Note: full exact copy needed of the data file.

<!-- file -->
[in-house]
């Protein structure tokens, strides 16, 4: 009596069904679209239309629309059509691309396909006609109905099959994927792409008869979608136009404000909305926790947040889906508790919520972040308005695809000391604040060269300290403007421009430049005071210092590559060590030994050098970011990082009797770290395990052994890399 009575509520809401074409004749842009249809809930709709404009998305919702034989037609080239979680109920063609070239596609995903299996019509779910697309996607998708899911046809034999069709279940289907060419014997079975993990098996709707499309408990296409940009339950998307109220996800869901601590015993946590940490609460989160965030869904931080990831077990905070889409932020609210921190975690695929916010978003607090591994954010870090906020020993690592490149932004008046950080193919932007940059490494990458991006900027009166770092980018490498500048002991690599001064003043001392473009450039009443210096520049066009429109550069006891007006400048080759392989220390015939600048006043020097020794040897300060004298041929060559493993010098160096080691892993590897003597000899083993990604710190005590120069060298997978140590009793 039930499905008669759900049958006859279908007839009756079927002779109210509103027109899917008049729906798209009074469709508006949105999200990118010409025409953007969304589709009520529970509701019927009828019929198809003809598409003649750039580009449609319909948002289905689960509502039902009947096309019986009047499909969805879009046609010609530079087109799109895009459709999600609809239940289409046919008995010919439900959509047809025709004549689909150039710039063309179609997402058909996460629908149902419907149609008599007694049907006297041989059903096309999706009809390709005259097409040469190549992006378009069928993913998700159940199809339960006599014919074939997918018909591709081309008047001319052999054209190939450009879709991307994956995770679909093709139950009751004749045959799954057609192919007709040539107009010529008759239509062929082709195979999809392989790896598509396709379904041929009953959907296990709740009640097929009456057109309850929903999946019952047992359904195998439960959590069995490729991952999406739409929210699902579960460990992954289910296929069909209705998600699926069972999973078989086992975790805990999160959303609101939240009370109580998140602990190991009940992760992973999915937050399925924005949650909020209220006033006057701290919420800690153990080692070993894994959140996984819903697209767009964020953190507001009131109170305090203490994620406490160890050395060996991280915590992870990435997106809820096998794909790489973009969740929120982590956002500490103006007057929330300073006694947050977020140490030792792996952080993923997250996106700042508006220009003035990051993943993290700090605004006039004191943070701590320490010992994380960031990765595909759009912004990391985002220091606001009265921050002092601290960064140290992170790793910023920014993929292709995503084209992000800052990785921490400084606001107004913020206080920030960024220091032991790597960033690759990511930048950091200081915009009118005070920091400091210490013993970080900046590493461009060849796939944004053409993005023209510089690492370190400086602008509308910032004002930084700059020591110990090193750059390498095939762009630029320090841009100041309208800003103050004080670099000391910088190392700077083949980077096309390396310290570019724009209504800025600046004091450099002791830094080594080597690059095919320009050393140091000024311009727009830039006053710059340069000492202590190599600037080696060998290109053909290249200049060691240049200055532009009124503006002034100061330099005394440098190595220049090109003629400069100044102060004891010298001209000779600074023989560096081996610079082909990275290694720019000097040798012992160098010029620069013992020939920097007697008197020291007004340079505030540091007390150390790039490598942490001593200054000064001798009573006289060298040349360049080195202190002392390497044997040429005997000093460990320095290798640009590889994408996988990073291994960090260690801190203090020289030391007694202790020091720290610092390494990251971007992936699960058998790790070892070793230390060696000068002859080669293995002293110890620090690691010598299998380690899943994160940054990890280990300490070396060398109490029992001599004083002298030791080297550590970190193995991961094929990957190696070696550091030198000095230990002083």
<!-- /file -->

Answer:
[in-house]
């Protein structure tokens, strides 16, 4: 009596069904679209239309629309059509691309396909006609109905099959994927792409008869979608136009404000909305926790947040889906508790919520972040308005695809000391604040060269300290403007421009430049005071210092590559060590030994050098970011990082009797770290395990052994890399 009575509520809401074409004749842009249809809930709709404009998305919702034989037609080239979680109920063609070239596609995903299996019509779910697309996607998708899911046809034999069709279940289907060419014997079975993990098996709707499309408990296409940009339950998307109220996800869901601590015993946590940490609460989160965030869904931080990831077990905070889409932020609210921190975690695929916010978003607090591994954010870090906020020993690592490149932004008046950080193919932007940059490494990458991006900027009166770092980018490498500048002991690599001064003043001392473009450039009443210096520049066009429109550069006891007006400048080759392989220390015939600048006043020097020794040897300060004298041929060559493993010098160096080691892993590897003597000899083993990604710190005590120069060298997978140590009793 039930499905008669759900049958006859279908007839009756079927002779109210509103027109899917008049729906798209009074469709508006949105999200990118010409025409953007969304589709009520529970509701019927009828019929198809003809598409003649750039580009449609319909948002289905689960509502039902009947096309019986009047499909969805879009046609010609530079087109799109895009459709999600609809239940289409046919008995010919439900959509047809025709004549689909150039710039063309179609997402058909996460629908149902419907149609008599007694049907006297041989059903096309999706009809390709005259097409040469190549992006378009069928993913998700159940199809339960006599014919074939997918018909591709081309008047001319052999054209190939450009879709991307994956995770679909093709139950009751004749045959799954057609192919007709040539107009010529008759239509062929082709195979999809392989790896598509396709379904041929009953959907296990709740009640097929009456057109309850929903999946019952047992359904195998439960959590069995490729991952999406739409929210699902579960460990992954289910296929069909209705998600699926069972999973078989086992975790805990999160959303609101939240009370109580998140602990190991009940992760992973999915937050399925924005949650909020209220006033006057701290919420800690153990080692070993894994959140996984819903697209767009964020953190507001009131109170305090203490994620406490160890050395060996991280915590992870990435997106809820096998794909790489973009969740929120982590956002500490103006007057929330300073006694947050977020140490030792792996952080993923997250996106700042508006220009003035990051993943993290700090605004006039004191943070701590320490010992994380960031990765595909759009912004990391985002220091606001009265921050002092601290960064140290992170790793910023920014993929292709995503084209992000800052990785921490400084606001107004913020206080920030960024220091032991790597960033690759990511930048950091200081915009009118005070920091400091210490013993970080900046590493461009060849796939944004053409993005023209510089690492370190400086602008509308910032004002930084700059020591110990090193750059390498095939762009630029320090841009100041309208800003103050004080670099000391910088190392700077083949980077096309390396310290570019724009209504800025600046004091450099002791830094080594080597690059095919320009050393140091000024311009727009830039006053710059340069000492202590190599600037080696060998290109053909290249200049060691240049200055532009009124503006002034100061330099005394440098190595220049090109003629400069100044102060004891010298001209000779600074023989560096081996610079082909990275290694720019000097040798012992160098010029620069013992020939920097007697008197020291007004340079505030540091007390150390790039490598942490001593200054000064001798009573006289060298040349360049080195202190002392390497044997040429005997000093460990320095290798640009590889994408996988990073291994960090260690801190203090020289030391007694202790020091720290610092390494990251971007992936699960058998790790070892070793230390060696000068002859080669293995002293110890620090690691010598299998380690899943994160940054990890280990300490070396060398109490029992001599004083002298030791080297550590970190193995991961094929990957190696070696550091030198000095230990002083």